ChinaJoy celebrated its 16th year with another fantastic event. The conference – which took place in August 2018 – drew over 340,000 people, with all of them desperate to hear about what’s coming to China’s video game market in the coming year.
But what were the big takeaways for businesses attending the conference? We’ve summarised the three biggest things we learned from ChinaJoy 2018 to give you a taste of what happened in Shanghai.
China’s mobile MMORPG market is on the up
A large part of the Chinese games market has been built on the back of enormously successful PC massively multiplayer online role playing games (MMORPG).
Games such as Perfect World, Fantasy Westward Journey and Age of Wulin are a just a handful of enormous games that have racked up significant player bases in the territory on PC. They also account for roughly three quarters of Chinese PC video game revenues, according to Niko Partners.
So it’s unsurprising that the Chinese mobile gaming market is increasingly becoming awash with MMORPGs. And China’s biggest games companies are approaching this market in two different ways.
Perfect World is coming to mobile soon for the first time ever
On the one hand, a number of companies are following Runescape’s example and attempting to cross the divide between PC and mobile directly.
Perfect World recently released its MMORPG on mobile and had it on display on the show floor, while CCP spoke about its partnership plans with NetEase ahead of ChinaJoy to Games Industry Biz.
On the other hand, a number of developers and publishers trying to crack mobile devices directly. For example, NetDragon announced a game called Vow of Heroes at ChinaJoy and made clear that it was a smartphone only experience – showing that dedicated MMOs are releasing onto the platform.
In short, MMORPG’s continue to be popular within China’s gaming market. But it remains to be seen whether moves to mobile are about expansion or shoring up businesses against losses.
Niko Partners also reported that MMORPG revenues are in decline on PC, as FPSes and MOBAs increasingly dominate player attention.
This suggests that the mobile MMO may be as much a tactical business play as it is an effort to expand the options of the player base.
Console companies continue to try to crack China
It’s fair to say that console gaming is a niche pursuit in China. According to ChinaJoy’s internal research, only 0.7% of the Chinese gaming market is accounted for by console gamers.
Historically, there are a number of reasons why that’s the case. First, China had a blanket ban on games consoles that wasn’t lifted until July 2015 – a significant dampener on the market. Second, consoles remain comparatively costly to Chinese consumers (especially when they’re used to sporting high-end mobile handsets at a comparatively low cost). And third, the sustained dominance of PC and mobile in the country has made consoles appear redundant to the country’s gaming mix.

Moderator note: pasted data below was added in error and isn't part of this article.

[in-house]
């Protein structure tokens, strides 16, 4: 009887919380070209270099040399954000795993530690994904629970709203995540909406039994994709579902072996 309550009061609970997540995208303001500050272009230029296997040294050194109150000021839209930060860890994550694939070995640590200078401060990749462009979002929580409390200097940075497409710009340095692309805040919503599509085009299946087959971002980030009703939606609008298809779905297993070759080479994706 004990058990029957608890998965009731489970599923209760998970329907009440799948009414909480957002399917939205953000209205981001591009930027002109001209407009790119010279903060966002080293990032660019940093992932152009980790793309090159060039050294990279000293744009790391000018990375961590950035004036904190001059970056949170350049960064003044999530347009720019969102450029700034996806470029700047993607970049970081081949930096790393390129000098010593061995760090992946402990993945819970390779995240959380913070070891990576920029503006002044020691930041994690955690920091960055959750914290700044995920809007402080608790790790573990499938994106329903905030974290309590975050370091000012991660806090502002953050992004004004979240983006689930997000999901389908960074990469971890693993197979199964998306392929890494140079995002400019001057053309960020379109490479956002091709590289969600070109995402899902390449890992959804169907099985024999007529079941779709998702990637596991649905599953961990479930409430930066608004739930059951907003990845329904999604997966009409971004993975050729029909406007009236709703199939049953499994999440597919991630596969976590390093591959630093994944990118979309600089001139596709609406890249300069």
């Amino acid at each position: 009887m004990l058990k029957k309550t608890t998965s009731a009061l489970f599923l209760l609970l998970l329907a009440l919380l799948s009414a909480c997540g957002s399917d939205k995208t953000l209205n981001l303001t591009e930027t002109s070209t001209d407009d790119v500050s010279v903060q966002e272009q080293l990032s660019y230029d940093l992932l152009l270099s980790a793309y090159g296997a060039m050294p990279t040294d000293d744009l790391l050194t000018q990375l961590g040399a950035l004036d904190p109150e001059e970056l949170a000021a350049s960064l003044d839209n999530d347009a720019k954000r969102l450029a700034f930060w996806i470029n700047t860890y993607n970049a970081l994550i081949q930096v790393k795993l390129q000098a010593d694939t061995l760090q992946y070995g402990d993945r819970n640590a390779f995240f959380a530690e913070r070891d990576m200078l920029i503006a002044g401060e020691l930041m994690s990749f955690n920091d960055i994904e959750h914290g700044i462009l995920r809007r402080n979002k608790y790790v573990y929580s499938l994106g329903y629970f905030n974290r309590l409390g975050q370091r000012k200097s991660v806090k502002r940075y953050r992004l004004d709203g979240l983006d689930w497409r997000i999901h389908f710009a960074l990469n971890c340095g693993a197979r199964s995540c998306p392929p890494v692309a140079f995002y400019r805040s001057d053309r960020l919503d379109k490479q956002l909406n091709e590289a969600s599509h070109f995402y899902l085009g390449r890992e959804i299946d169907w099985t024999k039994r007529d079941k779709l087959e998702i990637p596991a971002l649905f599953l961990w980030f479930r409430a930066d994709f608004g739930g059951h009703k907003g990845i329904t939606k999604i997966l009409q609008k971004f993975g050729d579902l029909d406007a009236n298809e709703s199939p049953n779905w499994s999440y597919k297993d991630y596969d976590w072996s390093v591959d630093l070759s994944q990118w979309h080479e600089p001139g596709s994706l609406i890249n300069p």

But at this year’s event, console companies were again well represented. Both Microsoft and Sony attended, bringing along significant display floor exhibitions. And in the case of the latter, they announced a number of games targeting the Chinese market including Dancing Beauty and investigation game AD 2047.
There’s a good reason why manufacturers are still going after the market. If the market grew by even a few percentage points, it would represent a significant revenue stream for platform holders and developers alike.
However, it remains a longer-term bet for the console businesses than a definite winner. And unless the manufacturers can develop a clear use case for consoles over PC or mobile, that bet may never come in.
Virtual reality has real potential for growth in China
But what could be a possible hook for console companies in China? The answer could be piggy-backing on a technology that is succeeding in the territory: VR.
China’s VR market is, by most accounts, well placed to become the biggest in the world. ABI Researchestimates that there will be over 20m VR headsets in China by 2022 due in part to a plethora of low-cost headsets in the market. This could help power the market to global prominence, with DigiCapital predicting that one in every five dollars will soon be spent in the local market.
So it wasn’t a big surprise to see VR having a significant presence across platforms and across the ChinaJoy show floor.
Image from ChinaJoy’s website
One of the most interesting things about both Dancing Beauty and AD2047 is that both titles are PSVR compatible. While the platform has proven popular in the West, Sony’s decision to make its headline “China first” titles VR compatible could be part of a strategy to position the PS4 as a lower entry point to top end VR experiences.
However, Sony isn’t the only company doubling down on VR. HTC debuted its VR headset at ChinaJoy, letting consumers go hands-on with the headset. Netease announced that it plans to launch a multiplayer open world VR game on HTC’s store next year. McClaren even launched a VR driven esports offering at the conference.
This shows the potential for VR in the China market and makes it a territory to watch for anyone who has invested significantly in the technology in the past few years.